So many of us look forward to the long weekend that is the Easter break that it is easy to forget about the challenges it can bring for others.
On Easter Sunday nearly everything is closed; the usual social activities are taking a break, public transport is reduced, shops, cafes and libraries are closed and neighbours/local relatives often go away.
This can leave some of the elderly feeling isolated and alone.
Community Christmas is asking that people spare some time over the Easter break to think ahead to Christmas when a similar situation arises.
A shared cup of tea while watching an old film on TV may be all it takes to have a day filled with value that doesn’t involve unwanted presents and excessive food.
A larger group getting together for a meal in a hall, at someone’s home, or at the local pub is another way of enjoying companionship and sharing experiences.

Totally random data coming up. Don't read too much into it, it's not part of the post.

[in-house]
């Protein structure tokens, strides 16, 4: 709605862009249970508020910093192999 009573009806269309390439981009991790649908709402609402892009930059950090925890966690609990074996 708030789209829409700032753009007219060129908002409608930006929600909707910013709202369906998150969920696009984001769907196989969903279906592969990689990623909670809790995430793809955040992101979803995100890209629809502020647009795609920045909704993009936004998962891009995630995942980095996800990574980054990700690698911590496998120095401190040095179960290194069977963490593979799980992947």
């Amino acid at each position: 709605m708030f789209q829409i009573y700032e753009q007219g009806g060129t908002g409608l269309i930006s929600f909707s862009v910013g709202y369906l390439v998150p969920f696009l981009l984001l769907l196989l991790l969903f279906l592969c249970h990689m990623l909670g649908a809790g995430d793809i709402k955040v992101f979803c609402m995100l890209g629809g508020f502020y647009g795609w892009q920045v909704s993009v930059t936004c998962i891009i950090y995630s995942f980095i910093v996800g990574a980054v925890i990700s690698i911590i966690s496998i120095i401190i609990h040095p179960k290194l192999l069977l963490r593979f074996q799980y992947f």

The contact made on one day can help form the basis of a better community for the whole of the coming year.
At one event on Christmas Day 2013, two elderly gentlemen who hadn’t seen each other for 20 years were reunited and swapped phone numbers so that they can stay in contact in future.
It is estimated that between 250,000 and 500,000 elderly people are alone at Christmas.
Community Christmas exists to support and publicise new initiatives that work towards reducing this appalling statistic and would like to hear from individuals, organisations and communities about how they have come together in the past or how they want to change the future.
“If we use this chance to think ahead to Christmas we can create more cohesive communities that benefit of us all throughout the year.
“Thinking about it the week before Christmas will be too late;’ says Community Christmas founder, Caroline Billington, who can be contacted through the Community Christmas website or by calling 0844 854 9251.